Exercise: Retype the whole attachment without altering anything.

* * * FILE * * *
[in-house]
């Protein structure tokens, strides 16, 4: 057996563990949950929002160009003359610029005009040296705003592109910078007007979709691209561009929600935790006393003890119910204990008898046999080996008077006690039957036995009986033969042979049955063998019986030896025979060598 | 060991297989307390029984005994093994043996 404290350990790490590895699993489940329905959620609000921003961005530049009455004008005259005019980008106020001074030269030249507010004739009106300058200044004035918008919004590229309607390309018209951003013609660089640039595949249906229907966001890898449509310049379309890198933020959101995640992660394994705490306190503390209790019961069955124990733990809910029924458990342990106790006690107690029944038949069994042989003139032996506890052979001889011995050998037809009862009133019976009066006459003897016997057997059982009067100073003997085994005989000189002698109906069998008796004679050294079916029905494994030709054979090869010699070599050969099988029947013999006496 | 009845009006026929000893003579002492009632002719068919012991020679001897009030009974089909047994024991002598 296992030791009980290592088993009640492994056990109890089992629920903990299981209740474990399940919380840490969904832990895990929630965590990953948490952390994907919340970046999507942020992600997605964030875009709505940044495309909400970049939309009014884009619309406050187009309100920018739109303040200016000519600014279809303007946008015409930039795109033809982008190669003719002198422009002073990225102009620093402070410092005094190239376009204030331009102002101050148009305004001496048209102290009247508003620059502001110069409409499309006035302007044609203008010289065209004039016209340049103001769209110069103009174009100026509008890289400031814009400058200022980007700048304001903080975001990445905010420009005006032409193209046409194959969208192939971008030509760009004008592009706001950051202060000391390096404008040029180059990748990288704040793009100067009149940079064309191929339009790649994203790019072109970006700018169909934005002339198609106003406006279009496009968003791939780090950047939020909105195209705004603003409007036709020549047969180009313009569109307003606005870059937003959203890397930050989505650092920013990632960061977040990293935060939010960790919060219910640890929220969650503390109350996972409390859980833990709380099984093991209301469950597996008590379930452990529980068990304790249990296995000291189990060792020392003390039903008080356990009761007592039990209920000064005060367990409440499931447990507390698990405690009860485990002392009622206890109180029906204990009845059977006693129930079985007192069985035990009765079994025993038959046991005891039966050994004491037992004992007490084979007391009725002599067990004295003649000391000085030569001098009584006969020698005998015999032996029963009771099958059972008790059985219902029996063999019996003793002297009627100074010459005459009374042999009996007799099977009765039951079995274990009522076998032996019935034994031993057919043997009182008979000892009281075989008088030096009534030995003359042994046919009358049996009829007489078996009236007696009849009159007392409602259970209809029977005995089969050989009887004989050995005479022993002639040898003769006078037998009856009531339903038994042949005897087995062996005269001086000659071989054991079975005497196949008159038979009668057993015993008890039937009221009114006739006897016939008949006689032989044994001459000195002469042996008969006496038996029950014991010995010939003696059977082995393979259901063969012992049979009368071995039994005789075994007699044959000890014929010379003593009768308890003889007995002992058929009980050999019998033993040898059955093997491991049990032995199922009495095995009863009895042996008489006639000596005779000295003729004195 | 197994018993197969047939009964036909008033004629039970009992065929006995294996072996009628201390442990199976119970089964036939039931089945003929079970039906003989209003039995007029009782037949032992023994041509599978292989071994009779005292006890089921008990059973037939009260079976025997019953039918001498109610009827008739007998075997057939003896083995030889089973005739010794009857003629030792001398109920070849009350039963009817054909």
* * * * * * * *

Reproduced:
[in-house]
């Protein structure tokens, strides 16, 4: 057996563990949950929002160009003359610029005009040296705003592109910078007007979709691209561009929600935790006393003890119910204990008898046999080996008077006690039957036995009986033969042979049955063998019986030896025979060598 | 060991297989307390029984005994093994043996 404290350990790490590895699993489940329905959620609000921003961005530049009455004008005259005019980008106020001074030269030249507010004739009106300058200044004035918008919004590229309607390309018209951003013609660089640039595949249906229907966001890898449509310049379309890198933020959101995640992660394994705490306190503390209790019961069955124990733990809910029924458990342990106790006690107690029944038949069994042989003139032996506890052979001889011995050998037809009862009133019976009066006459003897016997057997059982009067100073003997085994005989000189002698109906069998008796004679050294079916029905494994030709054979090869010699070599050969099988029947013999006496 | 009845009006026929000893003579002492009632002719068919012991020679001897009030009974089909047994024991002598 296992030791009980290592088993009640492994056990109890089992629920903990299981209740474990399940919380840490969904832990895990929630965590990953948490952390994907919340970046999507942020992600997605964030875009709505940044495309909400970049939309009014884009619309406050187009309100920018739109303040200016000519600014279809303007946008015409930039795109033809982008190669003719002198422009002073990225102009620093402070410092005094190239376009204030331009102002101050148009305004001496048209102290009247508003620059502001110069409409499309006035302007044609203008010289065209004039016209340049103001769209110069103009174009100026509008890289400031814009400058200022980007700048304001903080975001990445905010420009005006032409193209046409194959969208192939971008030509760009004008592009706001950051202060000391390096404008040029180059990748990288704040793009100067009149940079064309191929339009790649994203790019072109970006700018169909934005002339198609106003406006279009496009968003791939780090950047939020909105195209705004603003409007036709020549047969180009313009569109307003606005870059937003959203890397930050989505650092920013990632960061977040990293935060939010960790919060219910640890929220969650503390109350996972409390859980833990709380099984093991209301469950597996008590379930452990529980068990304790249990296995000291189990060792020392003390039903008080356990009761007592039990209920000064005060367990409440499931447990507390698990405690009860485990002392009622206890109180029906204990009845059977006693129930079985007192069985035990009765079994025993038959046991005891039966050994004491037992004992007490084979007391009725002599067990004295003649000391000085030569001098009584006969020698005998015999032996029963009771099958059972008790059985219902029996063999019996003793002297009627100074010459005459009374042999009996007799099977009765039951079995274990009522076998032996019935034994031993057919043997009182008979000892009281075989008088030096009534030995003359042994046919009358049996009829007489078996009236007696009849009159007392409602259970209809029977005995089969050989009887004989050995005479022993002639040898003769006078037998009856009531339903038994042949005897087995062996005269001086000659071989054991079975005497196949008159038979009668057993015993008890039937009221009114006739006897016939008949006689032989044994001459000195002469042996008969006496038996029950014991010995010939003696059977082995393979259901063969012992049979009368071995039994005789075994007699044959000890014929010379003593009768308890003889007995002992058929009980050999019998033993040898059955093997491991049990032995199922009495095995009863009895042996008489006639000596005779000295003729004195 | 197994018993197969047939009964036909008033004629039970009992065929006995294996072996009628201390442990199976119970089964036939039931089945003929079970039906003989209003039995007029009782037949032992023994041509599978292989071994009779005292006890089921008990059973037939009260079976025997019953039918001498109610009827008739007998075997057939003896083995030889089973005739010794009857003629030792001398109920070849009350039963009817054909």